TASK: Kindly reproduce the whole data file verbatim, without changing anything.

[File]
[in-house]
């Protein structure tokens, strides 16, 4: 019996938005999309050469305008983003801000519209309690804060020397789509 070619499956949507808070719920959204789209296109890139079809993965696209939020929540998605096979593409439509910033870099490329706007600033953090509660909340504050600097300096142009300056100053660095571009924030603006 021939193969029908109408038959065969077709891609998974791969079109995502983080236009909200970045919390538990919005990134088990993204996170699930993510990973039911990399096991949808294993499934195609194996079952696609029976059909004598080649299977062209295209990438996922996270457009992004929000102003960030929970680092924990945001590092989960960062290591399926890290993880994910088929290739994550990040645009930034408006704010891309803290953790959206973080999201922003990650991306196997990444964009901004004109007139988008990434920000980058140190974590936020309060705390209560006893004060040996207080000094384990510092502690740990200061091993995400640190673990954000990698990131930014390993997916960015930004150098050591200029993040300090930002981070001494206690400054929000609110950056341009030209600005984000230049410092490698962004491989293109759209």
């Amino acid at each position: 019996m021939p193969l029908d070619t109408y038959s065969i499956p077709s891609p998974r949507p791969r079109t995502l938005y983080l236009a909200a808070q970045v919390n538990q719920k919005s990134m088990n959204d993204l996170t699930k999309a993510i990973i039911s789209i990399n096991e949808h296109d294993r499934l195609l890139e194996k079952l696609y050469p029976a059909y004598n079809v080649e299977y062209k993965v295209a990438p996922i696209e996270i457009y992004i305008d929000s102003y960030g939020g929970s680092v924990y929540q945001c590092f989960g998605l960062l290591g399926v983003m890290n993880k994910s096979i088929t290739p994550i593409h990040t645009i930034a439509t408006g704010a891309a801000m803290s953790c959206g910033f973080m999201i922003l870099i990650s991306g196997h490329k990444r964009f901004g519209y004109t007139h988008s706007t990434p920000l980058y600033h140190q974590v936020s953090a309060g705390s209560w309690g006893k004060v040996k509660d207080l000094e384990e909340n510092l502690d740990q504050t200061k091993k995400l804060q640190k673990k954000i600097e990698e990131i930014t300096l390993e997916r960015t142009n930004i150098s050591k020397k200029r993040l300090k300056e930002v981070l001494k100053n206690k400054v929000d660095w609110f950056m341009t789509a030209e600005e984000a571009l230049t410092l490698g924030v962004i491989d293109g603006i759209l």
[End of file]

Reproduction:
[in-house]
């Protein structure tokens, strides 16, 4: 019996938005999309050469305008983003801000519209309690804060020397789509 070619499956949507808070719920959204789209296109890139079809993965696209939020929540998605096979593409439509910033870099490329706007600033953090509660909340504050600097300096142009300056100053660095571009924030603006 021939193969029908109408038959065969077709891609998974791969079109995502983080236009909200970045919390538990919005990134088990993204996170699930993510990973039911990399096991949808294993499934195609194996079952696609029976059909004598080649299977062209295209990438996922996270457009992004929000102003960030929970680092924990945001590092989960960062290591399926890290993880994910088929290739994550990040645009930034408006704010891309803290953790959206973080999201922003990650991306196997990444964009901004004109007139988008990434920000980058140190974590936020309060705390209560006893004060040996207080000094384990510092502690740990200061091993995400640190673990954000990698990131930014390993997916960015930004150098050591200029993040300090930002981070001494206690400054929000609110950056341009030209600005984000230049410092490698962004491989293109759209």
């Amino acid at each position: 019996m021939p193969l029908d070619t109408y038959s065969i499956p077709s891609p998974r949507p791969r079109t995502l938005y983080l236009a909200a808070q970045v919390n538990q719920k919005s990134m088990n959204d993204l996170t699930k999309a993510i990973i039911s789209i990399n096991e949808h296109d294993r499934l195609l890139e194996k079952l696609y050469p029976a059909y004598n079809v080649e299977y062209k993965v295209a990438p996922i696209e996270i457009y992004i305008d929000s102003y960030g939020g929970s680092v924990y929540q945001c590092f989960g998605l960062l290591g399926v983003m890290n993880k994910s096979i088929t290739p994550i593409h990040t645009i930034a439509t408006g704010a891309a801000m803290s953790c959206g910033f973080m999201i922003l870099i990650s991306g196997h490329k990444r964009f901004g519209y004109t007139h988008s706007t990434p920000l980058y600033h140190q974590v936020s953090a309060g705390s209560w309690g006893k004060v040996k509660d207080l000094e384990e909340n510092l502690d740990q504050t200061k091993k995400l804060q640190k673990k954000i600097e990698e990131i930014t300096l390993e997916r960015t142009n930004i150098s050591k020397k200029r993040l300090k300056e930002v981070l001494k100053n206690k400054v929000d660095w609110f950056m341009t789509a030209e600005e984000a571009l230049t410092l490698g924030v962004i491989d293109g603006i759209l």